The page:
Cover

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Frontmatter

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Contents

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p. vii

List of Illustrations

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p. ix

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Preface

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pp. xi-xxi

In late 1996 I approached LaDonna Harris to discuss my idea of writing a book about her. She agreed, not hesitating for a moment, and we were suddenly under way. Friends for years, we lived only a few miles apart in New Mexico, and our mutual interests brought us together frequently. We both participated in ...

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Introduction

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pp. xxiii-xxviii

Imagine a hundred or more happy, friendly, noisy people filling a large, tastefully furnished stone house on Indian land just upriver from Albuquerque, New Mexico. In the stillness of the high desert night their voices create a kind of music, a melody reminiscent of the Indian songs and conversations that used to fill this once-rarefied air, right here. A ...

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1. Where I Came From

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pp. 1-11

The Tabbytite family farm in rural Walters, Oklahoma, was a good example of what U.S. senator Henry Laurens Dawes envisioned in the 1870s when the General Allotment Act that he sponsored began to take shape in Congress.1 Through the Choctaw treaty of 1805, the government had begun the practice of reserving lands for certain Indian groups, but it wasn’t until the mid-nineteenth ...

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2. A Comanche Girlhood

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pp. 13-28

In 1910, the approximate year the Tabbytites were farming and starting their family, the entire population of Comanches was only 1,171 men, women, and children.1 This was quite a difference from the estimated seven thousand calculated by Mooney in 1690.2 Warfare, a low birth rate, and disease had dramatically reduced the population until well after the turn of the century. ...

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3. Learning, Loving, and Living

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pp. 29-42

Fred was coming around our apartment, and I learned that he was very interested in boxing; he had boxed before I met him. On dates during the latter part of my senior year in Walters high school we borrowed Fred’s Dad’s car and went to Lawton to watch my aunt’s boyfriend box. At the time, Fort Sill had a big Indian boxing team who were mostly ...

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4. Politics and Partnership

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pp. 43-64

The political bug bit Fred R. Harris early in his life, when he was a student at the University of Oklahoma’s law school in the 1950s. To his credit, he fought off this infection as long as he could, which was until his senior year. Then he tried a run for the state legislature while he was still in law school. LaDonna remembered it clearly, with amusement. ...

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5. In the Capital

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pp. 65-82

In the 1950s and early 1960s many women took second place to their husbands, brothers, or sons. Only a few ventured forward to claim their own spotlight. LaDonna was becoming one of them, step by step. Though it occasionally sounds like she identified herself through Fred, LaDonna grew to see herself as much more than Fred’s wife. She was an individual, a full partner with her ...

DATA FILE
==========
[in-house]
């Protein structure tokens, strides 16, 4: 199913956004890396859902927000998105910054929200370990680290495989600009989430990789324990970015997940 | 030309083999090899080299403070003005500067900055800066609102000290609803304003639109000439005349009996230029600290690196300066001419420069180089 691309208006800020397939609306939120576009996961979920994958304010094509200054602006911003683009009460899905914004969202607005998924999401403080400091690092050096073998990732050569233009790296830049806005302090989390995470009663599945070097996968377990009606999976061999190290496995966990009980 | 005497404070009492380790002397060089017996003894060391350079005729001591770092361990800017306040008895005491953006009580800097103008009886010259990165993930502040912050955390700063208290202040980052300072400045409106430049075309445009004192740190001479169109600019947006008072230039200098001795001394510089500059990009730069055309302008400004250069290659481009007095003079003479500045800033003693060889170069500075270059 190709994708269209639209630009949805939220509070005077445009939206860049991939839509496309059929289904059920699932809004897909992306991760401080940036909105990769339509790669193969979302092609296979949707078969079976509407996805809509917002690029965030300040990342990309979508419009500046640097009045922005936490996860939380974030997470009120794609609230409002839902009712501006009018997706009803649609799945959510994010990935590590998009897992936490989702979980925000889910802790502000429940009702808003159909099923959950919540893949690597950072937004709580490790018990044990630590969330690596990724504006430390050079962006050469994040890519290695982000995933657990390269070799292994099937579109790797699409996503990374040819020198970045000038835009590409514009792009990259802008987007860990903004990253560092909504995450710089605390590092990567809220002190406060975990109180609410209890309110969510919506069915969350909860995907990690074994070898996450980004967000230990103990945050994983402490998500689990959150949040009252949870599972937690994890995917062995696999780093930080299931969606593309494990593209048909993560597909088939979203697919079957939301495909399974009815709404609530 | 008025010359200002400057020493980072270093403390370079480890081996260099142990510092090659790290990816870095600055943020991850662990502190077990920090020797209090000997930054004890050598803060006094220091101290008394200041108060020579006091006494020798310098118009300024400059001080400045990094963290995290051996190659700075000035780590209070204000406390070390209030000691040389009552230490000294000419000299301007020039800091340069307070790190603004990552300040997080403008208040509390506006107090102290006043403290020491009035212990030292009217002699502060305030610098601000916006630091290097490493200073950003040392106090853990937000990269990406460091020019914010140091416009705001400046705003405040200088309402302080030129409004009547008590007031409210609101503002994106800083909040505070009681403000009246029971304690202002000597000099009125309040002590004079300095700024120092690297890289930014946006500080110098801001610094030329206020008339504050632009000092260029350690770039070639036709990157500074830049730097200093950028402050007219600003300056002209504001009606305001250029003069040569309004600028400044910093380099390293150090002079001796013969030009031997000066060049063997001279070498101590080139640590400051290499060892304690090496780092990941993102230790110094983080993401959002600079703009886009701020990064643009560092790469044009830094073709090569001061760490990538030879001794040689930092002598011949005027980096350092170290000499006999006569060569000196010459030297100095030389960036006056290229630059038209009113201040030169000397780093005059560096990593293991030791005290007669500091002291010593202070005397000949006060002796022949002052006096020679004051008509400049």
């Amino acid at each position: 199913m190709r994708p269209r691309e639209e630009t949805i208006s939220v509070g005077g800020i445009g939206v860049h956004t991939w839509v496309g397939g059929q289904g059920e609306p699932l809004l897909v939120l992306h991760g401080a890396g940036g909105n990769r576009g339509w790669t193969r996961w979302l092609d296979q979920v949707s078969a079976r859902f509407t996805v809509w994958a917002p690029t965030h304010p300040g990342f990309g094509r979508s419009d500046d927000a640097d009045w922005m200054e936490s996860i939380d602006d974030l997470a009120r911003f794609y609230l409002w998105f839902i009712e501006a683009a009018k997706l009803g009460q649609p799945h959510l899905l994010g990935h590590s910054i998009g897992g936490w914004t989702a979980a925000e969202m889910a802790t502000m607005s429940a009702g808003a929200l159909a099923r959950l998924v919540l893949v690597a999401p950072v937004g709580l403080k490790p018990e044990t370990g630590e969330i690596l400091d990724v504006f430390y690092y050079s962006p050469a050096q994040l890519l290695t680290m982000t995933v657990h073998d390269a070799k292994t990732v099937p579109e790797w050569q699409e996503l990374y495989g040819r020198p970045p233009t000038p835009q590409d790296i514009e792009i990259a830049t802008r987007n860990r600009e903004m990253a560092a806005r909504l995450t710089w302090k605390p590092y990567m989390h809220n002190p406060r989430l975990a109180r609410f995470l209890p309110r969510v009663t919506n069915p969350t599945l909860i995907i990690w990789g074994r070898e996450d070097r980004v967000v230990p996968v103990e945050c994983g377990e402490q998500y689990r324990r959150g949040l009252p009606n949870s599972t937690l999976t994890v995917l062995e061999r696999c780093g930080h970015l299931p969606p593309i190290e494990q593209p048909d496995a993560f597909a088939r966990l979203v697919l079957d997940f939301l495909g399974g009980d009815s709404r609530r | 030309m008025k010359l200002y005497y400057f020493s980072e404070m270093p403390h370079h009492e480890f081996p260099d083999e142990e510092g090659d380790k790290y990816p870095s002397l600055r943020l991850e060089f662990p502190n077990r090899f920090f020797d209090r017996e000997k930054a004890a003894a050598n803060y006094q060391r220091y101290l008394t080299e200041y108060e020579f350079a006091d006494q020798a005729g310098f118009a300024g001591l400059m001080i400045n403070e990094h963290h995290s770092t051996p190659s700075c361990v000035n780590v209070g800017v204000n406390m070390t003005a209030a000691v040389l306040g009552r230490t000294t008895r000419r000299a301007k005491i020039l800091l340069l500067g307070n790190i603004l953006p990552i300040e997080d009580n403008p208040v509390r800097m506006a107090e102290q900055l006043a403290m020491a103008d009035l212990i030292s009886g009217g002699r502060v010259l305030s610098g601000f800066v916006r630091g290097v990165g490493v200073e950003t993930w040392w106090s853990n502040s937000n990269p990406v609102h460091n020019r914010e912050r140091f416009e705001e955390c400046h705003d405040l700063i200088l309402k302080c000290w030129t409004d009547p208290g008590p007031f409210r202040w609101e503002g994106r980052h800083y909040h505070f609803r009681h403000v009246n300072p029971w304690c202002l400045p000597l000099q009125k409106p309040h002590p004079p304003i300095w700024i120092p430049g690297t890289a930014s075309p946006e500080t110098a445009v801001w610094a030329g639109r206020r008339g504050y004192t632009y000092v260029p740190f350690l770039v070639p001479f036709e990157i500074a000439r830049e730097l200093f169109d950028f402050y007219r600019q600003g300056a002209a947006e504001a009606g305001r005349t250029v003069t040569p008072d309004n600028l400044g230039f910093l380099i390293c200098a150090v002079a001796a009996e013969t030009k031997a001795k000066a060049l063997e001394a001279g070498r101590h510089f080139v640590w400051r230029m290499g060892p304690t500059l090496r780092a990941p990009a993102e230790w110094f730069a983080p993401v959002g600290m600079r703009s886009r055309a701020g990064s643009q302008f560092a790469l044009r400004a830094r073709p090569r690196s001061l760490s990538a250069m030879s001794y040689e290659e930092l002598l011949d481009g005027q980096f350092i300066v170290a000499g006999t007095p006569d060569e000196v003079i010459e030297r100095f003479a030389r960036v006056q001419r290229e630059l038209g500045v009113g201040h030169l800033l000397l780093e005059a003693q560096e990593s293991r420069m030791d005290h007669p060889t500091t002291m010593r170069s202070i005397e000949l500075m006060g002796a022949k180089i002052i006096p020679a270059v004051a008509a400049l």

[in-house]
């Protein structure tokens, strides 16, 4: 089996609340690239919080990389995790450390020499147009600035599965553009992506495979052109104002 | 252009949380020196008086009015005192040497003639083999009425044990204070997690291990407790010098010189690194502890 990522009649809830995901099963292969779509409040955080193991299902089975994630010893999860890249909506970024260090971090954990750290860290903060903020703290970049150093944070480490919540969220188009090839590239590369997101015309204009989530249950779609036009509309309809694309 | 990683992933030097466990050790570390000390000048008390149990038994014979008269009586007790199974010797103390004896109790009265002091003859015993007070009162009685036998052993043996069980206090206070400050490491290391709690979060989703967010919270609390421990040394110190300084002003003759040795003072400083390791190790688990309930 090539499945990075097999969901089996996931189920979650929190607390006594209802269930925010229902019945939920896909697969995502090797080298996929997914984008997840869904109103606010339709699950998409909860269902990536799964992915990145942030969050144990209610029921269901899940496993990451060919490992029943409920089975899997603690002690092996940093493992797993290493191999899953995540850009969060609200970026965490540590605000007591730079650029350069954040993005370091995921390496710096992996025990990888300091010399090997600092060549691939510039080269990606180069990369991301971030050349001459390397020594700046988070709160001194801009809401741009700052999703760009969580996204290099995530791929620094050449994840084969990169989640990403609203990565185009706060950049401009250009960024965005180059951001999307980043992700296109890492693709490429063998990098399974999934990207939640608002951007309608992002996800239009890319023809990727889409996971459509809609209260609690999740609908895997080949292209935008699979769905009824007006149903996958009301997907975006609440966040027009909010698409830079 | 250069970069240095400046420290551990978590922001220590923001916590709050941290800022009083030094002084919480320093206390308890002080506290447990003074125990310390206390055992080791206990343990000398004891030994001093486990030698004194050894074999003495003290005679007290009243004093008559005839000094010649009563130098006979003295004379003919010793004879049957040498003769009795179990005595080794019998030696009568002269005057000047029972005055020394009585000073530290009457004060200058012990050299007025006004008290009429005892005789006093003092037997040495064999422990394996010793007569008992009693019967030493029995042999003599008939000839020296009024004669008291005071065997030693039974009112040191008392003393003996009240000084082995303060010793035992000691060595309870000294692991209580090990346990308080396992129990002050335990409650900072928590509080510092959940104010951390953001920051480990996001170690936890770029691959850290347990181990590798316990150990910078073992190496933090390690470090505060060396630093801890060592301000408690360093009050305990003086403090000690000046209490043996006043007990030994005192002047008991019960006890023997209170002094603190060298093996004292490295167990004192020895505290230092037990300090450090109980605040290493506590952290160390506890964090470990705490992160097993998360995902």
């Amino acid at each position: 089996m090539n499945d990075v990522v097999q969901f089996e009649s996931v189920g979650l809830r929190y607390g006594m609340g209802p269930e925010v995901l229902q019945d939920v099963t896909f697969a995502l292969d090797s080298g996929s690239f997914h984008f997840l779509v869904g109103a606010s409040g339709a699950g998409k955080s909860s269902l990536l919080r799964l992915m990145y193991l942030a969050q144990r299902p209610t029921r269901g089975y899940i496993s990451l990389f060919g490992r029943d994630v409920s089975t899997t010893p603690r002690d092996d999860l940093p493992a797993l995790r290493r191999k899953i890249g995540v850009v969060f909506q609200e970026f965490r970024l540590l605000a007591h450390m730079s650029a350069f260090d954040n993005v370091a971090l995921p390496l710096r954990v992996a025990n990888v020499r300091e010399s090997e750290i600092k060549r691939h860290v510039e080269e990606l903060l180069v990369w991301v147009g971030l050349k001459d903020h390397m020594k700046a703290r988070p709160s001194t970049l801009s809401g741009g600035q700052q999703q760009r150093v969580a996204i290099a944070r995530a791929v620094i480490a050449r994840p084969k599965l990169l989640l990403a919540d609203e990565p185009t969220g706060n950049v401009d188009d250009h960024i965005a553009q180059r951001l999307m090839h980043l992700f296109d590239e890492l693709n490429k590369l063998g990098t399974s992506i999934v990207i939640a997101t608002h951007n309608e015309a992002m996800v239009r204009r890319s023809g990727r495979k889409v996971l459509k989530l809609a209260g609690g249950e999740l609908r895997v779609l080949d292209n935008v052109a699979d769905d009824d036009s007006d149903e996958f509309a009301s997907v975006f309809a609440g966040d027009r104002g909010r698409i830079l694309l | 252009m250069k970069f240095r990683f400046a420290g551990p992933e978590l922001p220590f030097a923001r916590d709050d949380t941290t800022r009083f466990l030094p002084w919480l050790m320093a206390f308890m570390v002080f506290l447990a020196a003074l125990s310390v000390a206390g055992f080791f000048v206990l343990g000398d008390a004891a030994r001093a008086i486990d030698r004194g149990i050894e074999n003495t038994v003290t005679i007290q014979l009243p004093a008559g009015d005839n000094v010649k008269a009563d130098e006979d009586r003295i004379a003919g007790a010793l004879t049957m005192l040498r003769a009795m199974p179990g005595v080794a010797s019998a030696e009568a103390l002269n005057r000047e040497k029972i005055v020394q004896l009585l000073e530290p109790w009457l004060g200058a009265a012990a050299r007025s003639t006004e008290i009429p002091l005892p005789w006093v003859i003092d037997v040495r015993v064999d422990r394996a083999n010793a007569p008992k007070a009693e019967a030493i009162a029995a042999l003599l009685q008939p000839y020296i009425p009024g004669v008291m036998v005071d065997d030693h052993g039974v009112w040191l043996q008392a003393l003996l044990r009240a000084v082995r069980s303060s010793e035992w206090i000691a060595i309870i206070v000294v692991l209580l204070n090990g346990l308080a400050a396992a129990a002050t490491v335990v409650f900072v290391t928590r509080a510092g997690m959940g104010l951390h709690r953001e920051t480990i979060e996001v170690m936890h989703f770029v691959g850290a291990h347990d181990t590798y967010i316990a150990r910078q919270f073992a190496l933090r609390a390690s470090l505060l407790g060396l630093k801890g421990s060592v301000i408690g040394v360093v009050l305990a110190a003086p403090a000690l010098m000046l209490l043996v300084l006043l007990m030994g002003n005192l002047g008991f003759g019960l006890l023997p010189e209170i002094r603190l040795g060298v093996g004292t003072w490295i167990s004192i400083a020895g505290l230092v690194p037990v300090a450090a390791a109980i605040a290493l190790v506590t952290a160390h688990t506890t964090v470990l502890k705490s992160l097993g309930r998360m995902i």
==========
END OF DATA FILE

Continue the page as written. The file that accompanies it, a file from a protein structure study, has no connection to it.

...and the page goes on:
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6. Washington DC Insiders

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pp. 83-98

In the heyday of the 1960s, when people marched in the streets against the Vietnam War and in favor of women’s liberation, when blacks and whites shouted epithets from jail cells, and when painted peace signs filled previously blank urban walls, LaDonna Harris sat beside her husband as he conducted meetings around the country for the Kerner Commission. Assembled by ...

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7. Activism

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pp. 99-108

As a result of the National Opportunities Council hearings, LaDonna was able to attract more money into the Indian communities. At the same time, a leading political organization, the National Congress of American Indians, lost its volatile director, Vine DeLoria Jr., and nothing appeared exciting to LaDonna in Indian country. That is usually a time when all sorts of adventurous ideas ...

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8. Spreading Wings

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pp. 109-116

We did many things through AIO, but all of my activities began to take their toll on my marriage. I knew a divorce was coming for several different reasons. First of all, Fred was stepping down from immense power and, as Miss Fixit, I should have gone into the void, filled it, and taken care of everything. Knowing that my husband was unhappy, my ...

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Epilogue: A Continuing Mission

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pp. 117-125

Those days seem so long ago, and yet I can’t imagine where the time has gone. AIO has grown beyond my wildest dreams and today has a long list of accomplishments. The future, as I see it for AIO, should have two thrusts: to work on how tribal governments fit in with the federal systems and how to institutionalize tribes within the federal ...

Notes

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pp. 127-144

Index

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pp. 145-147